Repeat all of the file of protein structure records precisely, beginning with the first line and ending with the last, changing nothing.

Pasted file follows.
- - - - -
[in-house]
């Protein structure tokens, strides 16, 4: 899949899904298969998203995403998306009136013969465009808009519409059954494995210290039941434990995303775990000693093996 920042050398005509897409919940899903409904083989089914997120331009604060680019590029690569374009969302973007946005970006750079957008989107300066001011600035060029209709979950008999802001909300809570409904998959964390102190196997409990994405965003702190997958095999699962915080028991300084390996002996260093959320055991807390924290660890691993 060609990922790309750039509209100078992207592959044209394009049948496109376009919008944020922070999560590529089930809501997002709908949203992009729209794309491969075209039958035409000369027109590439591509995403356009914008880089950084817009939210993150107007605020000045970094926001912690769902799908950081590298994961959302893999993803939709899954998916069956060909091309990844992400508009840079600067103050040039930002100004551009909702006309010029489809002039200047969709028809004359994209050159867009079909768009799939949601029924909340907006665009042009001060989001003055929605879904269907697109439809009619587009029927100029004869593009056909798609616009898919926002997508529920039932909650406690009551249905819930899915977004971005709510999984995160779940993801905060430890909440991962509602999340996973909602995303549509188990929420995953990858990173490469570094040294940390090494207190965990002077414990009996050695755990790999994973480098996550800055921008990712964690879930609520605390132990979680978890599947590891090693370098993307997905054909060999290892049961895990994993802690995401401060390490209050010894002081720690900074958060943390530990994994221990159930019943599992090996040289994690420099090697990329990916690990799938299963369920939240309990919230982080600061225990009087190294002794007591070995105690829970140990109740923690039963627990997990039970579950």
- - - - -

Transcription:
[in-house]
């Protein structure tokens, strides 16, 4: 899949899904298969998203995403998306009136013969465009808009519409059954494995210290039941434990995303775990000693093996 920042050398005509897409919940899903409904083989089914997120331009604060680019590029690569374009969302973007946005970006750079957008989107300066001011600035060029209709979950008999802001909300809570409904998959964390102190196997409990994405965003702190997958095999699962915080028991300084390996002996260093959320055991807390924290660890691993 060609990922790309750039509209100078992207592959044209394009049948496109376009919008944020922070999560590529089930809501997002709908949203992009729209794309491969075209039958035409000369027109590439591509995403356009914008880089950084817009939210993150107007605020000045970094926001912690769902799908950081590298994961959302893999993803939709899954998916069956060909091309990844992400508009840079600067103050040039930002100004551009909702006309010029489809002039200047969709028809004359994209050159867009079909768009799939949601029924909340907006665009042009001060989001003055929605879904269907697109439809009619587009029927100029004869593009056909798609616009898919926002997508529920039932909650406690009551249905819930899915977004971005709510999984995160779940993801905060430890909440991962509602999340996973909602995303549509188990929420995953990858990173490469570094040294940390090494207190965990002077414990009996050695755990790999994973480098996550800055921008990712964690879930609520605390132990979680978890599947590891090693370098993307997905054909060999290892049961895990994993802690995401401060390490209050010894002081720690900074958060943390530990994994221990159930019943599992090996040289994690420099090697990329990916690990799938299963369920939240309990919230982080600061225990009087190294002794007591070995105690829970140990109740923690039963627990997990039970579950």